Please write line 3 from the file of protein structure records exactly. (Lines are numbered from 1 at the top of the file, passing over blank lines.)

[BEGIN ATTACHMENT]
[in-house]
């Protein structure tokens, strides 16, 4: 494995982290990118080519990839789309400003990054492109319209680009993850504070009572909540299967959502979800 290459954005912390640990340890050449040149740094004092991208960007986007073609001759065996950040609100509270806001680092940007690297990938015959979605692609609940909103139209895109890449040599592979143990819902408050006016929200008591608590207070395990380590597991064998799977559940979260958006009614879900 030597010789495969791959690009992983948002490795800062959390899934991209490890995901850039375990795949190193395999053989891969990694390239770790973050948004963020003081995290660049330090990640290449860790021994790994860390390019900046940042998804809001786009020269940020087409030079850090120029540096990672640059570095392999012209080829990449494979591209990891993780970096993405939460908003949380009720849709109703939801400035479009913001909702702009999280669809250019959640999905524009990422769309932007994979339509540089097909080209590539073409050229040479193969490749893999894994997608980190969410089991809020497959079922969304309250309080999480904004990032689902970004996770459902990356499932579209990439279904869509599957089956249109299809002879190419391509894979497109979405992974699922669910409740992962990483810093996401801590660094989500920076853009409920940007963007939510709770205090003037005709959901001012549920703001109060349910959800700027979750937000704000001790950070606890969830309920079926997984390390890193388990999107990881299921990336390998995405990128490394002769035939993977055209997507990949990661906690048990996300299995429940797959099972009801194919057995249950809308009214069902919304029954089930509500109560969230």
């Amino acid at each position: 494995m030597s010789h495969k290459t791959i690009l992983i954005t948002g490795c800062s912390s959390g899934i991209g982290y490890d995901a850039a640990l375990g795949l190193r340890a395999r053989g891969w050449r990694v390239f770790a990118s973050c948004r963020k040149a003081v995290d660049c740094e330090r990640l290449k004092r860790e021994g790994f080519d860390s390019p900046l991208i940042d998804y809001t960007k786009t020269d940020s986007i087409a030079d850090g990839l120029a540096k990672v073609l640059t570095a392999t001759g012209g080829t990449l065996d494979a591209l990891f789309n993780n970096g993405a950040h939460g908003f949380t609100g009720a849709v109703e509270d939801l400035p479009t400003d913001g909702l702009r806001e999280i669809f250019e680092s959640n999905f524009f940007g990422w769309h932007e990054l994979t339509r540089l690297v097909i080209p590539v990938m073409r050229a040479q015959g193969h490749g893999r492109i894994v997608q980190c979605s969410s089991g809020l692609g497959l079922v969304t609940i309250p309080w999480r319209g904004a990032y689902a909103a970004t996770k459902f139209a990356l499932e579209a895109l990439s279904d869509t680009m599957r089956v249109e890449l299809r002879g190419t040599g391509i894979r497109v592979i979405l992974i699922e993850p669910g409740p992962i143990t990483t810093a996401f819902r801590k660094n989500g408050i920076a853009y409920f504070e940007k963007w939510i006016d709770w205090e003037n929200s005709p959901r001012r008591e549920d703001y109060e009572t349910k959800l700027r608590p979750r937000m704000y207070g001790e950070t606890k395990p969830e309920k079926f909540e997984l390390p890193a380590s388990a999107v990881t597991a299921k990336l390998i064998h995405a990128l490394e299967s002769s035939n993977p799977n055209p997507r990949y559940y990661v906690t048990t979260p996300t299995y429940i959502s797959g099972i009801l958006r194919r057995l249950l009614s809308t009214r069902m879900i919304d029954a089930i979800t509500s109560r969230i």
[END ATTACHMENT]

């Amino acid at each position: 494995m030597s010789h495969k290459t791959i690009l992983i954005t948002g490795c800062s912390s959390g899934i991209g982290y490890d995901a850039a640990l375990g795949l190193r340890a395999r053989g891969w050449r990694v390239f770790a990118s973050c948004r963020k040149a003081v995290d660049c740094e330090r990640l290449k004092r860790e021994g790994f080519d860390s390019p900046l991208i940042d998804y809001t960007k786009t020269d940020s986007i087409a030079d850090g990839l120029a540096k990672v073609l640059t570095a392999t001759g012209g080829t990449l065996d494979a591209l990891f789309n993780n970096g993405a950040h939460g908003f949380t609100g009720a849709v109703e509270d939801l400035p479009t400003d913001g909702l702009r806001e999280i669809f250019e680092s959640n999905f524009f940007g990422w769309h932007e990054l994979t339509r540089l690297v097909i080209p590539v990938m073409r050229a040479q015959g193969h490749g893999r492109i894994v997608q980190c979605s969410s089991g809020l692609g497959l079922v969304t609940i309250p309080w999480r319209g904004a990032y689902a909103a970004t996770k459902f139209a990356l499932e579209a895109l990439s279904d869509t680009m599957r089956v249109e890449l299809r002879g190419t040599g391509i894979r497109v592979i979405l992974i699922e993850p669910g409740p992962i143990t990483t810093a996401f819902r801590k660094n989500g408050i920076a853009y409920f504070e940007k963007w939510i006016d709770w205090e003037n929200s005709p959901r001012r008591e549920d703001y109060e009572t349910k959800l700027r608590p979750r937000m704000y207070g001790e950070t606890k395990p969830e309920k079926f909540e997984l390390p890193a380590s388990a999107v990881t597991a299921k990336l390998i064998h995405a990128l490394e299967s002769s035939n993977p799977n055209p997507r990949y559940y990661v906690t048990t979260p996300t299995y429940i959502s797959g099972i009801l958006r194919r057995l249950l009614s809308t009214r069902m879900i919304d029954a089930i979800t509500s109560r969230i």